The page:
The article presents a study related to the comparison of corticosteroid injections with manual physical therapy for the treatment of the shoulder impingement syndrome. It reveals that under the study patients were randomly assigned to receive physical therapy for 3 weeks or 3 corticosteroid...

  • Don't Push Through the Pain of a Sore Shoulder.  // Cleveland Clinic Men's Health Advisor;Nov2015, Vol. 17 Issue 11, p4 

    The article discusses the causes and nonoperative and surgical treatments of shoulder pain. Comments from shoulder surgeon Eric Ricchetti on rotator cuff disease as the most common cause of shoulder pain are included. Other causes of shoulder pain includes bursitis and rotator cuff damage....

  • Conservative management of shoulder pain with common causes. Hyung Seok Nam; Shi-Uk Lee // Journal of the Korean Medical Association / Taehan Uisa Hyophoe ;Aug2014, Vol. 57 Issue 8, p661 

    Shoulder pain presents with varying etiology and pathophysiology. At the time of initial evaluation, conservative management is applied in most cases. The therapeutic approach should be based on the cause of pain, which should be determined by the appropriate evaluation. Recovery of range of...

  • Shoulder disorders -- part 1.  // GP: General Practitioner;1/6/2003, p45 

    Focuses on various shoulder disorders and their possible treatment. Causes of shoulder pain; Use of magnetic resonance imaging scan to investigate shoulder injury; Kinds of pain encountered by a patient suffering from frozen shoulder; Description of the treatment for rotator cuff disease.

  • Shouldering the pain. Pulkerson, John P. // Joe Weider's Muscle & Fitness;Mar97, Vol. 58 Issue 3, p196 

    Discusses exercises to strengthen rotator-cuff muscles. Common causes of shoulder pains; High-risk sports for athletes; Rotation exercises that reduce impingement and result in shoulder pains; Warm-ups and stretching; Management of shoulder pain; Medical consultation with an orthopedist for...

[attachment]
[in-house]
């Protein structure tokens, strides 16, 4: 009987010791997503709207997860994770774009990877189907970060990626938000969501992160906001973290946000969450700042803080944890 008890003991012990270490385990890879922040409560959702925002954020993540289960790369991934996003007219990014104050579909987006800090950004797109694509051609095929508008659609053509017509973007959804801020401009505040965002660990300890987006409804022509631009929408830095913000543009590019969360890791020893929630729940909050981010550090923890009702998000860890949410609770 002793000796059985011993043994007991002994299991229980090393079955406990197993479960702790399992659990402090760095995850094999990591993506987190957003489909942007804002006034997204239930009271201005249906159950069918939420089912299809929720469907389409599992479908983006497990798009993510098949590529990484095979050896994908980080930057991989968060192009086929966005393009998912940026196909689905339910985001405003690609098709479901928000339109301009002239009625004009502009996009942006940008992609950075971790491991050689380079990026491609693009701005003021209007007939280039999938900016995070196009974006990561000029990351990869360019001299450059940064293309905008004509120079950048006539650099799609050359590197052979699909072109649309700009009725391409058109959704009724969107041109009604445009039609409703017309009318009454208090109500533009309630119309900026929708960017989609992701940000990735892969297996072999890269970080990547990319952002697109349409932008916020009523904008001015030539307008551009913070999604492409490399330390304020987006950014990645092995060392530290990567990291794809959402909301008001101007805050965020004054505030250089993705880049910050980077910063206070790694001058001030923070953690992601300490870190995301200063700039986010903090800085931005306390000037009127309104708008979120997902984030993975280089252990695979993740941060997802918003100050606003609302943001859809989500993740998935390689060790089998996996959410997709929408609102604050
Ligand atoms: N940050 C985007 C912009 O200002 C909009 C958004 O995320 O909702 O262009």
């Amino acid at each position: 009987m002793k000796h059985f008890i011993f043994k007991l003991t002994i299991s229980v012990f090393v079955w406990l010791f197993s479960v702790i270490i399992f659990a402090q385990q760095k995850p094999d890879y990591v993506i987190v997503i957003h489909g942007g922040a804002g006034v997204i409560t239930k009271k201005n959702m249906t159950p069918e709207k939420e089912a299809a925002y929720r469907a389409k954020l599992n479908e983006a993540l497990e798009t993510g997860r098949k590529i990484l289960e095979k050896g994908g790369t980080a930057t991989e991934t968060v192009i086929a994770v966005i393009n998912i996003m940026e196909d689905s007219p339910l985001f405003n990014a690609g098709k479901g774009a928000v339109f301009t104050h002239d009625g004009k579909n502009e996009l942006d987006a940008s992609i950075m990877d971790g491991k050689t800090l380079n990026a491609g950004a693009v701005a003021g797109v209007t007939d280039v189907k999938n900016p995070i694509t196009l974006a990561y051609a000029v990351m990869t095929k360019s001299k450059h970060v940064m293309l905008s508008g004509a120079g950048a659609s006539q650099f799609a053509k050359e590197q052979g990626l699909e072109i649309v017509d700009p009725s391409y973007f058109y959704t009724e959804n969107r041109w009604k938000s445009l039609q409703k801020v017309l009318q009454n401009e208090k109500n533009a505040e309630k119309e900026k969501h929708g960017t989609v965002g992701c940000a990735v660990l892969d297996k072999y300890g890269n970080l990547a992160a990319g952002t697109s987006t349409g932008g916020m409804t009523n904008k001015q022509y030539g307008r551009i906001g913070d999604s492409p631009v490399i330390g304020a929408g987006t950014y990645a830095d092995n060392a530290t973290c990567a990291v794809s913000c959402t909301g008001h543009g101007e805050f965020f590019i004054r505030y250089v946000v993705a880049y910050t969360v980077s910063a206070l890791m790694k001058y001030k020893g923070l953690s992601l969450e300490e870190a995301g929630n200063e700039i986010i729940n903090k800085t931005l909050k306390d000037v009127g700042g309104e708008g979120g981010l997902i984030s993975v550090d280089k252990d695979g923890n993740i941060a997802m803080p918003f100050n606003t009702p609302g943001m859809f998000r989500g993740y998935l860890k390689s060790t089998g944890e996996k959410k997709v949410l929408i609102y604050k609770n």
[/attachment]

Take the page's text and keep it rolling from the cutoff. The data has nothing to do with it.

• One-Year Outcome of Subacromial Corticosteroid Injection Compared With Manual Physical Therapy for the Management of the Unilateral Shoulder Impingement Syndrome: A Pragmatic Randomized Trial. Rhon, Daniel I.; Boyles, Robert B.; Cleland, Joshua A. // Annals of Internal Medicine;8/5/2014, Vol. 161 Issue 3, Following p161 

    Background: Corticosteroid injections (CSIs) and physical therapy are used to treat patients with the shoulder impingement syndrome (SIS) but have never been directly compared. Objective: To compare the effectiveness of 2 common nonsurgical treatments for SIS. Design: Randomized, single-blind,...

  • Lifestyle and metabolic factors in relation to shoulder pain and rotator cuff tendinitis: A population-based study. Rechardt, Martti; Shiri, Rahman; Karppinen, Jaro; Jula, Antti; Heliövaara, Markku; Viikari-Juntura, Eira // BMC Musculoskeletal Disorders;2010, Vol. 11, p165 

    Background: Shoulder pain is a common health problem. The purpose of this study was to assess the associations of lifestyle factors, metabolic factors and carotid intima-media thickness with shoulder pain and chronic (> 3 months) rotator cuff tendinitis. Methods: In this cross-sectional study,...

  • Patients with Workers' Compensation Claims Have Worse Outcomes After Rotator Cuff Repair. Henn, III, R. Frank; Kang, Lana; Tashjian, Robert Z.; Green, Andrew // Journal of Bone & Joint Surgery, American Volume;Oct2008, Vol. 90-A Issue 10, p2105 

    Background: Previous studies have demonstrated varying correlations between Workers' Compensation status and the outcome of rotator cuff repair. However, none of those studies have formally accounted for potential confounding factors with multivariable analysis. We hypothesized that patients...

Share

Read the Article

Courtesy of VIRGINIA BEACH PUBLIC LIBRARY AND SYSTEM

Sorry, but this item is not currently available from your library.

Try another library?
Sign out of this library

Other Topics